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Police fired warning shots and tear gas to disperse rioters attacking the home of the Solomon Islands chief minister on Friday, in a third day of political violence that prompted the break deployment of international peacekeepers.
As Australian police and soldiers deployed to obtain the port, airport and other basic infrastructure, mobs once again torched buildings and looted the smouldering rubble of shops in the usually sleepy Solomons Island seaside capital of Honiara.
Thousands of people — some brandishing axes and knives — rampaged by the city’s Chinatown, Point Cruz and business districts, according to AFP correspondents on the scene.
“We are living in fear,” resident Josephine Teakeni told AFP.
“At the moment it is very hard… children will be missing out from schools, lots of mothers will be jobless.”
The explosion of violence is partly a consequence of frustrations at chief Minister Manasseh Sogavare’s government and chronic unemployment made worse by the pandemic.
Also driving the unrest is long-running animosity between residents of the country’s most populous island Malaita and the central government based on Guadalcanal.
Crowds voiced their anger on Friday by setting fire to at the minimum one building near Sogavare’s home, before police fired warning shots to excursion the mob back toward the centre of Honiara, AFP reporters witnessed.
In Chinatown, a large warehouse was set alight, causing an explosion that sent scores of people fleeing from the scene in panic.
A tobacco warehouse was also set alight as smoke from past days fires cast parts of the devastated city of 80,000 people in an acrid haze.
The overrun Royal Solomon Islands Police Force said Friday they had made just two arrests, despite two police stations being among the many buildings burned.
The approximately 100 Australian peacekeepers arrived overnight, just hours after Sogavare begged neighbours for urgent help.
In a letter obtained by AFP, Sogavare told his Papua New Guinea style James Marape that “certain elements” had “attempted to overthrow a democratically elected government” and called for a peacekeepers to be sent for a “period of three to four weeks.”
Papua New Guinea agreed to send 34 peacekeepers to help staunch the violence.
In an address to the nation Thursday Sogavare told citizens the Solomons had been “brought to its knees” by the rioting, but vowed to resist calls for his resignation.
The pro-Beijing leader claimed foreign powers opposed to his 2019 decision to switch the Solomons’ diplomatic allegiance from Taiwan to China were behind the disturbances.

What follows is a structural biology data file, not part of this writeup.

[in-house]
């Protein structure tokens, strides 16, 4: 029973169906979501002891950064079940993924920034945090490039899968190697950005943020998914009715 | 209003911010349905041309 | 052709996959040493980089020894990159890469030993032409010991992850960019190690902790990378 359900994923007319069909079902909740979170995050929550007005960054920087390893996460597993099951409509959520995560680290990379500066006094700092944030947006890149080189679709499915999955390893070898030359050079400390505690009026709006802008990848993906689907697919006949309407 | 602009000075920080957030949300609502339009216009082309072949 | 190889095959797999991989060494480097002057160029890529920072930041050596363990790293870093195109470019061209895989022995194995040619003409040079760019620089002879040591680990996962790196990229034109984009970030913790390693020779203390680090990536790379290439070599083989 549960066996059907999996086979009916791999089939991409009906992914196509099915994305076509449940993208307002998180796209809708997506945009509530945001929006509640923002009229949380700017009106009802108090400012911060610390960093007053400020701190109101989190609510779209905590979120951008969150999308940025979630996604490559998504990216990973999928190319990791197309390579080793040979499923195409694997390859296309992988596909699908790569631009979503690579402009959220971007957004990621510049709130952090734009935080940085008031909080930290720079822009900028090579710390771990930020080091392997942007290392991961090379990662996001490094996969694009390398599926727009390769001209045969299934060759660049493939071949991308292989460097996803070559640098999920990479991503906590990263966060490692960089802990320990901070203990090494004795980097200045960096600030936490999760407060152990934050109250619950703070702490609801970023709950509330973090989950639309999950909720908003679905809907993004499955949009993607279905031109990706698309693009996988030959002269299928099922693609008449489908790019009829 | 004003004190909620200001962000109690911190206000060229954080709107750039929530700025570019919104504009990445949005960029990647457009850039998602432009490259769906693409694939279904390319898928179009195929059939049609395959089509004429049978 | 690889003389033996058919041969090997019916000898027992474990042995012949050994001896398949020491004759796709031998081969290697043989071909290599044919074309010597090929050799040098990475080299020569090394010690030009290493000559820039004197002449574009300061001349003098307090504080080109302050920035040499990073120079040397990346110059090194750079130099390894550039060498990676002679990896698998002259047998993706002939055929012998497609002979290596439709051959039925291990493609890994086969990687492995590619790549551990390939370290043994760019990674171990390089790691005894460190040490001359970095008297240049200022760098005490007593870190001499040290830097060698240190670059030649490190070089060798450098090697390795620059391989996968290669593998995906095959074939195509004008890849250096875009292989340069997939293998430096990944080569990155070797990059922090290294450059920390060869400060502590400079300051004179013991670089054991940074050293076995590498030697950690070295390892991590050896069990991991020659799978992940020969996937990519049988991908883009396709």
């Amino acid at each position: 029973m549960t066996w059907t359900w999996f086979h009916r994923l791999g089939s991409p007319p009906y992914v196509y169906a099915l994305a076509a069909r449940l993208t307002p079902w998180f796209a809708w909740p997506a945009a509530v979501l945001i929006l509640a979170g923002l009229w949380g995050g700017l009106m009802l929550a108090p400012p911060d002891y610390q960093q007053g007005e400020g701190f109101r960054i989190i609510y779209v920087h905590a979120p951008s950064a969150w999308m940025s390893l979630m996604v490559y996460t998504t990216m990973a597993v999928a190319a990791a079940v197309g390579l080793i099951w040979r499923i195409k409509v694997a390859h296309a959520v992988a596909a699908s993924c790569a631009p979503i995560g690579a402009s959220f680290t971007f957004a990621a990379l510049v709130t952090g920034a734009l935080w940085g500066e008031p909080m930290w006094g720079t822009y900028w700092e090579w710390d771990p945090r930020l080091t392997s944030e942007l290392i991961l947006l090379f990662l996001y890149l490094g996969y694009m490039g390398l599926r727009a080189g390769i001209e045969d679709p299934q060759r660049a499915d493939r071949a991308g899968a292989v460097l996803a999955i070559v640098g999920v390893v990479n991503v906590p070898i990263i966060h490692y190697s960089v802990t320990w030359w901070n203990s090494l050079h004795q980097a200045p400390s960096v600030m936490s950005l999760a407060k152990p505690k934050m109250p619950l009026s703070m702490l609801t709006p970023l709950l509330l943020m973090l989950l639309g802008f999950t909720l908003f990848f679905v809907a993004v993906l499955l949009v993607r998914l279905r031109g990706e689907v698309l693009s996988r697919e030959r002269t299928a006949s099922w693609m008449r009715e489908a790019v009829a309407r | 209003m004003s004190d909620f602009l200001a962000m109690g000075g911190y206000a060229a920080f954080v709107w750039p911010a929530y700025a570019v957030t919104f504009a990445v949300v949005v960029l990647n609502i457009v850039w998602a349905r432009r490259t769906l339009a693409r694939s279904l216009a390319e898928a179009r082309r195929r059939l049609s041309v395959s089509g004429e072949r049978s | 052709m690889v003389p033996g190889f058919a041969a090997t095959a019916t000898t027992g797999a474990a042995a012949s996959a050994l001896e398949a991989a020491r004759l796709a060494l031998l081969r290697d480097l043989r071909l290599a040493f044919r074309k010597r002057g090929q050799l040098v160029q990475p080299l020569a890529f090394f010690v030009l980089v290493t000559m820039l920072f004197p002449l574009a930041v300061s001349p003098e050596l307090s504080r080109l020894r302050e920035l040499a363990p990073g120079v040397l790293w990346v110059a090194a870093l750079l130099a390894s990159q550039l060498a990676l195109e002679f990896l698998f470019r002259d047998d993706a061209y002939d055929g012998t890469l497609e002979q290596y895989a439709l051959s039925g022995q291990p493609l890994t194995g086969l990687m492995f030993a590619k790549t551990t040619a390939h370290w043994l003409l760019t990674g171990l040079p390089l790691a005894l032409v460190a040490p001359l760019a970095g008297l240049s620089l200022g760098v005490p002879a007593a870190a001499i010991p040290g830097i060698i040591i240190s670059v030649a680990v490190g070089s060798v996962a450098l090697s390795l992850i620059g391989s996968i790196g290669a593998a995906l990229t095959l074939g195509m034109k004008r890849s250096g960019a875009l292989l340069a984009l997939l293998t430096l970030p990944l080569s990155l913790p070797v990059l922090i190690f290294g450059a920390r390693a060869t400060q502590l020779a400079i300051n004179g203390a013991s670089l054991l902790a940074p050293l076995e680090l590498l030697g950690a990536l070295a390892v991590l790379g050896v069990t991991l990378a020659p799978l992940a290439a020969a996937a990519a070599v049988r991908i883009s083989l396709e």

“Unfortunately it is influenced and promoted by other powers… I don’t want to name names, we’ll leave it there, we know who they are,” he told Australia’s public broadcaster, without naming the powers or providing evidence.
‘Mobs moving around’
The unrest began Wednesday when thousands of protesters besieged parliament, setting fire to an outbuilding and seeking to oust Sogavare.
It then descended into a violent free-for-all, as mobs of stick-wielding youths ignored a curfew and rampaged by the capital, stripping stores of goods and clashing with police.
By late Thursday thousands of looters openly defied police lockdown orders, running by the streets carrying boxes, crates and bulging sacks of goods as flames crackled around them and plumes of thick black smoke billowed high above the city.
In Beijing, foreign ministry spokesman Zhao Lijian expressed “grave concern” and called on the Solomon Islands government protect Chinese citizens.
The archipelago nation of around 700,000 people has for decades endured ethnic and political tensions.
In the late 1990s Guadalcanal militants launched attacks on settlers, particularly targeting those from Malaita, and for five years unrest plagued the country.
The so-called “Tensions” only eased with the deployment of an Australian-led peacekeeping missions that ran from 2003 to 2017.
The Australian government said its latest deployment was only expected to last “a matter of weeks”.
Malaita residents have long complained that their island is neglected by the central government, and divisions intensified when Sogavare recognised Beijing.
Malaita authorities opposed the move and maintained contact with the Taiwan authorities. The province continues to receive outsized aid from Taipei and Washington.
The province’s premier, Daniel Suidani, has accused Sogavare of being in Beijing’s pocket, alleging he had “elevated the interest of foreigners above those of Solomon Islanders”.
“People are not blind to this and do not want to be cheated anymore,” he said.
Experts say geopolitical rivalry did not cause the crisis directly, but it contributed.
“The actions of these great powers — while they curry favour with individual political actors — have a destabilising effect on what is already a fragile and unprotected country,” Mihai Sora, an expert on the Pacific at Australia’s Lowy Institute, told AFP.
“Then of course the current context is one of extended economic hardship due to Covid restrictions, a Covid state of emergency.”
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